Connectivity: Cooperation Or Competition?
All of the various trade routes that were mentioned in the work so far might be confusing for the average reader to keep track of, so this section of the research maps them all out in demonstrating how CPEC literally sits in the center of these crisscrossing and sometimes overlapping corridors:
The map clearly shows how China and India have shared trade and infrastructure interests in Iran, Myanmar, and Thailand, which suggests that they might temper their Great Power competition out of concern that it could be doubly detrimental to both of them, which is why no concrete forecast is being made about any efforts that New Delhi could take to disrupt Beijing’s projects in these countries. The reason why Pakistan and CPEC figure so prominently into this continental model is because India does not perceive itself as having any win-win interest in this country or initiative; on the contrary, it identifies its national interest as being the destabilization of its neighbor and resultant disruption of any international connective infrastructure projects running throughout its territory (with the possible exception of TAPI).
The historical rivalry between India and Pakistan is also an important factor that’s missing between the two Great Powers and their aforementioned shared state counterparts (Iran, Myanmar, and Thailand), though the lingering distrust between India and China as a result of the 1962 border war and Modi’s recently hostile military moves along that same frontier combine with New Delhi’s hate for Islamabad and Beijing’s irreplaceable grand strategic security concerns vis-à-vis Pakistan’s CPEC to create a vortex of potential violence in South Asia unparalleled anywhere between these two countries in the Mideast or Southeast Asia. To reiterate one of the most important points in this text, China and India are not preordained to enter into conflict with one another or continue their nascent Cold War, and it’s still feasible that they could put their respective differences behind them in augmenting the other’s connectivity capabilities, but the US is desperately doing everything in its power to sow the seeds of a piercing security dilemma between these two countries and preempt this multipolar scenario.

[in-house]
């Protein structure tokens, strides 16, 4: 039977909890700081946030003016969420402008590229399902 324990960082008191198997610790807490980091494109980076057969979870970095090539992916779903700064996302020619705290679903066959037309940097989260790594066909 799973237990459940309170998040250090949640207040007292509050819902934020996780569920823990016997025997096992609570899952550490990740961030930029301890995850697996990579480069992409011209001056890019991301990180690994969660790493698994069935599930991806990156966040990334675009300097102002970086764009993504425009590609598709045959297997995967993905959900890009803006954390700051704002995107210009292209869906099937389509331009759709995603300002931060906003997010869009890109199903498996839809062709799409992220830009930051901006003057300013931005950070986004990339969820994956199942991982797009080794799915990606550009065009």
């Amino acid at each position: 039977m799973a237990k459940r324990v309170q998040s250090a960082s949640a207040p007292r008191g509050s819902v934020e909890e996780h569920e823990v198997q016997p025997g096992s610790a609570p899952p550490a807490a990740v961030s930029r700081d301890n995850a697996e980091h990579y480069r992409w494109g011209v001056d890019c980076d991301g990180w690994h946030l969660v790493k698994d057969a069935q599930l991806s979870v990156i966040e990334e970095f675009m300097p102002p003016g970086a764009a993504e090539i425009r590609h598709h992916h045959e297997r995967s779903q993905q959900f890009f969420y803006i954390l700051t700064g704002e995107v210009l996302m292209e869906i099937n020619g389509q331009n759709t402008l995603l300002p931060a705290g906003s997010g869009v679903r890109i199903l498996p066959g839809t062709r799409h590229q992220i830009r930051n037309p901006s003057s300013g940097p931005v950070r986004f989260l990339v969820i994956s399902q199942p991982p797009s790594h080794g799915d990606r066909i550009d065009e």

Pakistan and CPEC have been chosen as the polarizing targets for baiting India against China, which is a no-brainer because of the intense hostility that New Delhi already has towards both of them. For a Hindutva supremacist such as Modi, they’re simply irresistible, since he knows that destabilizing one of them instantly affects all three (Pakistan, CPEC, and China), so it’s “too good” of a chance for him and his “deep state” (permanent military-intelligence-diplomatic bureaucracies) to pass up. All of this is expected and none of it should be new for the reader, which reinforces the point that it’s already common knowledge to American strategists as well and shows just how easy it has been for them to manipulate Modi and his government into siding with the US against China, whether they even consciously know that they’ve been pulled into this trick or instead are so self-deluded that they think they’re only pursuing their own interests by doing so.
The Arc Of Crisis Returns